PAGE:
Dec. 29 (Bloomberg) -- Charter Communications Inc. bonds rose to the highest since October after the fourth-largest U.S. cable company finalized a $927 million debt tender that cuts interest costs and said it will buy back shares from Oaktree Capital Management LP and Apollo Global Management LLC.
Its $1 billion of 7.25 percent notes due in October 2017 gained 1.5 cents to 106 cents on the dollar as of 10:30 a.m. in New York, according to Trace, the bond price reporting system of the Financial Industry Regulatory Authority. The securities, which yield 5.8 percent, are at the highest level since Oct. 26.
Charter aimed to refinance as much as $1 billion, including high-cost debt that funded its November 2009 bankruptcy exit. The St. Louis-based company has gained 45 percent in 2011 as it pushed out maturities and repurchased 12.7 percent of its outstanding shares, even after reporting net losses in all except one of its quarters since the reorganization.
“It’s a great transaction for the company,” said Lance Vitanza, a senior media analyst for CRT Capital Group LLC in Stamford, Connecticut, who estimates the tender will save Charter $30 million a year or more in annual interest expense.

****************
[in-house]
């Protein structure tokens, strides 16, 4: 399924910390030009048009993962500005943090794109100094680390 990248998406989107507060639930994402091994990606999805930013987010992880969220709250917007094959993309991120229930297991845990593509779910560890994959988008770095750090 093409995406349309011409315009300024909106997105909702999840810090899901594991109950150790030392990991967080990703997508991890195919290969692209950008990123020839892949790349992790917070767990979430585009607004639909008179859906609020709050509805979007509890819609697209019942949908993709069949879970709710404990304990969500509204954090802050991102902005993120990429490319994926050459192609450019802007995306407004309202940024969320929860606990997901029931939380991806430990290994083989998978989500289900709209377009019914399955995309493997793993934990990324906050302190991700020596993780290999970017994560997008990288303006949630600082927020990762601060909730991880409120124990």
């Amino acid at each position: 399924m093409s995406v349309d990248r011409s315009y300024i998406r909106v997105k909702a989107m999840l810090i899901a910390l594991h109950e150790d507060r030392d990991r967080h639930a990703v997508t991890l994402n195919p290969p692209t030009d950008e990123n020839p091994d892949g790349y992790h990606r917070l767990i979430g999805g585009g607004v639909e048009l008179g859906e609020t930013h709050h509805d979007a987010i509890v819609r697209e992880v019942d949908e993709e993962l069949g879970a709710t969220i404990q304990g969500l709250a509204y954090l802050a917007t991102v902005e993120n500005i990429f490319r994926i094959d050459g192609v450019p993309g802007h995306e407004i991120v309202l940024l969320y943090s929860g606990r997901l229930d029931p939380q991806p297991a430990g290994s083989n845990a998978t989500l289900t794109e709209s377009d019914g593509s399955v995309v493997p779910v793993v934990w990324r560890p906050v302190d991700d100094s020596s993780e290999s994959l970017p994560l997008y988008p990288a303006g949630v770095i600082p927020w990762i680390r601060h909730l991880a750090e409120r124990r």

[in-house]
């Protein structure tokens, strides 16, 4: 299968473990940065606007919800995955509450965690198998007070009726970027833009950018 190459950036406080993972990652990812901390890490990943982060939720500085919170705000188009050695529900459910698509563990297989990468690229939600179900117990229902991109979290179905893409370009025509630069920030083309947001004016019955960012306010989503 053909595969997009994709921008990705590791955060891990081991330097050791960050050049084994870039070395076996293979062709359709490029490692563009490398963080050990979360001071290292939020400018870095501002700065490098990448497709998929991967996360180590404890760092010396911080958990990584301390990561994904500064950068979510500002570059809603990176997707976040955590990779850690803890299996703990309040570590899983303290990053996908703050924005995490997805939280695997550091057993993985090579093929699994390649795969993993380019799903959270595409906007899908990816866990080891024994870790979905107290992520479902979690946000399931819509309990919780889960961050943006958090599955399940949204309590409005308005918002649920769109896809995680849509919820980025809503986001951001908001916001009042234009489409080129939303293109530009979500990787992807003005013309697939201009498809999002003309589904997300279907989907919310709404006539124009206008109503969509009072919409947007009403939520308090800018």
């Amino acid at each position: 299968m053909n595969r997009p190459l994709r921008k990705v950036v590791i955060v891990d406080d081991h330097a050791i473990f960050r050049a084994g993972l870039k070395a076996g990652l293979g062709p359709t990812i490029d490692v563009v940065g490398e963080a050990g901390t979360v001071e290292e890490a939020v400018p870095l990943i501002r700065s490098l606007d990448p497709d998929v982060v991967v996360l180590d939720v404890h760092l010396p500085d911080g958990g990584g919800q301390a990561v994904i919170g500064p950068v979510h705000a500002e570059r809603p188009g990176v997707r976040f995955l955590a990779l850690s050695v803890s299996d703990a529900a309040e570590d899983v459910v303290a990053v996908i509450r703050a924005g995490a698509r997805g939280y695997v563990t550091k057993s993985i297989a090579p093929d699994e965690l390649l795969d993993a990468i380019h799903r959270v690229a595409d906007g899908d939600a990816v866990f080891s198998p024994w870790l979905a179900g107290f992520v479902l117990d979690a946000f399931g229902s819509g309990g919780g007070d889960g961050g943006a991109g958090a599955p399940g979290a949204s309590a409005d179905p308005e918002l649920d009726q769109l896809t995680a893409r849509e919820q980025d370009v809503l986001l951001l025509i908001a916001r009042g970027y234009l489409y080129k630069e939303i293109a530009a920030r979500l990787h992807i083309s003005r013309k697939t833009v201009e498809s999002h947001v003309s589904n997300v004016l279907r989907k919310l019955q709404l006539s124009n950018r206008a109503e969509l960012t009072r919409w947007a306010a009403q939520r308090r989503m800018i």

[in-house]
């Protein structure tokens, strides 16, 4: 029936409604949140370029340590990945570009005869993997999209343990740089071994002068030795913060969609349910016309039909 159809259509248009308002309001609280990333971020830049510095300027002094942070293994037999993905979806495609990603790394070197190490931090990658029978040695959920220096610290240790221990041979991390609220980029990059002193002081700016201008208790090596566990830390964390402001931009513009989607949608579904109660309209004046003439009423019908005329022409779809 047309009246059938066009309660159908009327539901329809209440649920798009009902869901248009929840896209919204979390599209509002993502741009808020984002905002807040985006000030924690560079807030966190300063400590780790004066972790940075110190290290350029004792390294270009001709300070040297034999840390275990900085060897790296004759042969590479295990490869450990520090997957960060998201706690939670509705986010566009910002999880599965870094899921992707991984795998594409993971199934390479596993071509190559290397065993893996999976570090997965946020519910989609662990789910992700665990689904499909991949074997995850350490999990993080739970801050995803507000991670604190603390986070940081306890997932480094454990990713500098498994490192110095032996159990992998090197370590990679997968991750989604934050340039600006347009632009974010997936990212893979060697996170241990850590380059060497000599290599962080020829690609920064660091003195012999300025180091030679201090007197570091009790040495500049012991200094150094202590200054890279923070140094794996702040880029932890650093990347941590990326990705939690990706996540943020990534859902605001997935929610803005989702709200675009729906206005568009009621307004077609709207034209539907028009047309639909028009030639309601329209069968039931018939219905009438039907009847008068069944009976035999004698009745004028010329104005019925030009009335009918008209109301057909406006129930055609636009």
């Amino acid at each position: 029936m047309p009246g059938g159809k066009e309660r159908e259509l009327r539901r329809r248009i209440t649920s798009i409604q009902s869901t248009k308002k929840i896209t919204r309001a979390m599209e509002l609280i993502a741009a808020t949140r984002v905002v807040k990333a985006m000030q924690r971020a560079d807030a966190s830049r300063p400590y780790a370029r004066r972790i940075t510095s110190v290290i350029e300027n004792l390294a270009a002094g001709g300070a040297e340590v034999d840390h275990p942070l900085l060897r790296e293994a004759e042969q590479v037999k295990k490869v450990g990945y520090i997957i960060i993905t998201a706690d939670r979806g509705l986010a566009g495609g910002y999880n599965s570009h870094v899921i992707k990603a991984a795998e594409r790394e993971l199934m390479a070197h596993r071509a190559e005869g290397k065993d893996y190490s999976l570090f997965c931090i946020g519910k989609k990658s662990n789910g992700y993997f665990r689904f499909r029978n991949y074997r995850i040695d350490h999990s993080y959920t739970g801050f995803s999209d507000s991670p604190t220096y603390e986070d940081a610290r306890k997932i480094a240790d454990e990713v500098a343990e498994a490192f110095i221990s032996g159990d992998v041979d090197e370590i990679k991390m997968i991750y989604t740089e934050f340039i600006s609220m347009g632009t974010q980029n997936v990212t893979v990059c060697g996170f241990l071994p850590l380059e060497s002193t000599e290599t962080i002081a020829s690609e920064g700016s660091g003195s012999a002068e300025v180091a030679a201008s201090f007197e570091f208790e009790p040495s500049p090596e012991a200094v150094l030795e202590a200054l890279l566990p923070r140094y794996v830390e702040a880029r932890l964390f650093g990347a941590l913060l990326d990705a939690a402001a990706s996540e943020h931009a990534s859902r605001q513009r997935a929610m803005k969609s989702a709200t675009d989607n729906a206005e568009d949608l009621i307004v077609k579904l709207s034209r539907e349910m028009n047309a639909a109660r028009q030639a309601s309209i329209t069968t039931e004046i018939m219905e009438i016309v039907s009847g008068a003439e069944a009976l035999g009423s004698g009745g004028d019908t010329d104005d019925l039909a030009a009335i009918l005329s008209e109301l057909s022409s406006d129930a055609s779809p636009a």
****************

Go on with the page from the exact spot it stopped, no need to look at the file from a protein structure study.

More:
Investors offered $407 million of 2012 notes, $234 million of 2014 bonds and $669.4 million in 2016 notes, Charter said today in a statement. The company accepted all of the 2012 and 2014 tender offers and $286 million of the 2016 note offer.
Charter arranged a $750 million term loan this month, according to data compiled by Bloomberg. It also sold $750 million of 7.375 notes due June 2020 on Nov. 30 to finance the tender. The bonds, which priced at 100 cents on the dollar to yield 558 basis points more than similar-maturity Treasuries, last traded at 105.4 cents on the dollar, Bloomberg and Trace data show.
The second-lien notes due in 2012 have an 8 percent coupon, the 2014 bonds pay 10.875 percent and the 2016 senior notes carry a 13.5 percent coupon.
“The transaction favorably extends the maturity profile without materially impacting leverage and could modestly reduce interest expense,” Moody’s Investors Service said in a Nov. 30 statement. The rating company grades Charter Ba3.
Charter bought back about 4.125 million shares of its class A stock at a cost of about $200 million, the company said in a separate statement today. It has agreed to purchase a further 5.891 million in privately negotiated transactions.
Charter rose 52 cents, or 0.9 percent, to $56.48 as of 1:09 p.m. in New York.
Analysts surveyed by Bloomberg don’t expect the company to earn a profit through next year.
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